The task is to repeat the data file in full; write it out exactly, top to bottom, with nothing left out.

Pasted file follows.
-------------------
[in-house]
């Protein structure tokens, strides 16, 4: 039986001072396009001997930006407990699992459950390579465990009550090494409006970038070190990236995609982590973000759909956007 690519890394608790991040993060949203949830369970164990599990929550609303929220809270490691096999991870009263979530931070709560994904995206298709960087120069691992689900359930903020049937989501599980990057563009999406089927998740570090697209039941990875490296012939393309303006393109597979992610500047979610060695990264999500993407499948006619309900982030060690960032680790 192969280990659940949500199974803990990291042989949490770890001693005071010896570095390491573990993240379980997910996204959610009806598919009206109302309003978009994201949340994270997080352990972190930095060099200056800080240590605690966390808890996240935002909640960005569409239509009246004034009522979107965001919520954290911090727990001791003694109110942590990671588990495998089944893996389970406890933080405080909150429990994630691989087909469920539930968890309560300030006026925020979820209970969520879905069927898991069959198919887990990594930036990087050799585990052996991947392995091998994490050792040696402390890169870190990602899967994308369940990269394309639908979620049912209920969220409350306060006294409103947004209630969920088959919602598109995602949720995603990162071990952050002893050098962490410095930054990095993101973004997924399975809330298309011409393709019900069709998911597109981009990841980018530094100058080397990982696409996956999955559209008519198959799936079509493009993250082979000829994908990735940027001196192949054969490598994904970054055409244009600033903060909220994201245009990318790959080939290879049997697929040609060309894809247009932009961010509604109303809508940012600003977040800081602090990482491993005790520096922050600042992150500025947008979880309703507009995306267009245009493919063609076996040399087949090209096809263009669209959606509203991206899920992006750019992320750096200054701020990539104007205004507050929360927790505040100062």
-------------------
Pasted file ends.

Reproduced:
[in-house]
């Protein structure tokens, strides 16, 4: 039986001072396009001997930006407990699992459950390579465990009550090494409006970038070190990236995609982590973000759909956007 690519890394608790991040993060949203949830369970164990599990929550609303929220809270490691096999991870009263979530931070709560994904995206298709960087120069691992689900359930903020049937989501599980990057563009999406089927998740570090697209039941990875490296012939393309303006393109597979992610500047979610060695990264999500993407499948006619309900982030060690960032680790 192969280990659940949500199974803990990291042989949490770890001693005071010896570095390491573990993240379980997910996204959610009806598919009206109302309003978009994201949340994270997080352990972190930095060099200056800080240590605690966390808890996240935002909640960005569409239509009246004034009522979107965001919520954290911090727990001791003694109110942590990671588990495998089944893996389970406890933080405080909150429990994630691989087909469920539930968890309560300030006026925020979820209970969520879905069927898991069959198919887990990594930036990087050799585990052996991947392995091998994490050792040696402390890169870190990602899967994308369940990269394309639908979620049912209920969220409350306060006294409103947004209630969920088959919602598109995602949720995603990162071990952050002893050098962490410095930054990095993101973004997924399975809330298309011409393709019900069709998911597109981009990841980018530094100058080397990982696409996956999955559209008519198959799936079509493009993250082979000829994908990735940027001196192949054969490598994904970054055409244009600033903060909220994201245009990318790959080939290879049997697929040609060309894809247009932009961010509604109303809508940012600003977040800081602090990482491993005790520096922050600042992150500025947008979880309703507009995306267009245009493919063609076996040399087949090209096809263009669209959606509203991206899920992006750019992320750096200054701020990539104007205004507050929360927790505040100062």